The question of how and when to intervene and provide corrective feedback for a malformed utterance in a pedagogical focus has long been a field of ambivalences. The over-repetitive interruption of learners by the teacher can shatter their language ego and might even suffocate them to silence. As Brown (2007) observes, in real world, non-natives do not persistently get corrected by native speakers. He concludes that the classroom must be a “happy optimum between some of the overpoliteness of real world and the expectations that learners bring with them to the classroom” (p.347).
The non-verbal error-correction is a step towards establishing this “happy optimum”, a balance between interventionism and laissez-fair attitudes in treatment of errors. The system is most apt for young learners in several ways: Firstly, it raises their curiosity. After all it is quaint, something they haven’t seen and experienced before and whatever raises their curiosity can be efficiently utilised for pedagogic purposes. Secondly, since the learners use their motor skills in pairs, it can appeal to those with interpersonal, kinaesthetic and visual learning styles and can help as a memory aid and a positive reinforcer.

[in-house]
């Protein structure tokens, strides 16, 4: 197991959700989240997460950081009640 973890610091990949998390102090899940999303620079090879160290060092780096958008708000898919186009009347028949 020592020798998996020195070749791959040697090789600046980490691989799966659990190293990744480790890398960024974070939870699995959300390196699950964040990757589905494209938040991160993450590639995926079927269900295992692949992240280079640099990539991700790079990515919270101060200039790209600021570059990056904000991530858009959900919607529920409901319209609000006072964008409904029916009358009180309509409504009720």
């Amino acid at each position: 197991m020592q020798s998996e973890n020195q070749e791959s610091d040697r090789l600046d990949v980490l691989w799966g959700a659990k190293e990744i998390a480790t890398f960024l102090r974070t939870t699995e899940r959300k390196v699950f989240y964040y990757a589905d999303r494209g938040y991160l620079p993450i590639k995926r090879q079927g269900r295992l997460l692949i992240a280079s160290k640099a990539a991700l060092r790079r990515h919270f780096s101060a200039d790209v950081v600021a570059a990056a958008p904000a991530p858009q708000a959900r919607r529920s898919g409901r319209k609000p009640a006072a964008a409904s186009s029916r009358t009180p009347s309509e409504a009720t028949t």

Thirdly, it has a positive benefit on learners’ morale. The correction is conducted in a humorously humanistic atmosphere where learners revel in producing a correct piece of language through inspiring prompts. Another added benefit of this approach to error correction is the considerable reduction of TTT in the classroom. Since the teacher only gesticulates, it is the learner that takes it upon himself/herself to self- correct in a conscious response to the prompt of the teacher. His role switches from that of an initiator or a controller to a non-verbal prompter. Constant implementation of these signs and encouraging learners to adopt it when in pairs will ultimately enhance learner autonomy.
Richads, C., Rogers, T. (1986) Approaches and principles in language teaching: A description and analysis. Cambridge: Cambridge University Press.
Thornbury, S. (2006) An A-Z of ELT. New York: Macmillan Books for Teachers.
Brown,D., H. (2007) Teaching by Principles: An interactive Approach to Language Pedagogy. 3rd ed. New York: Pearson Longman.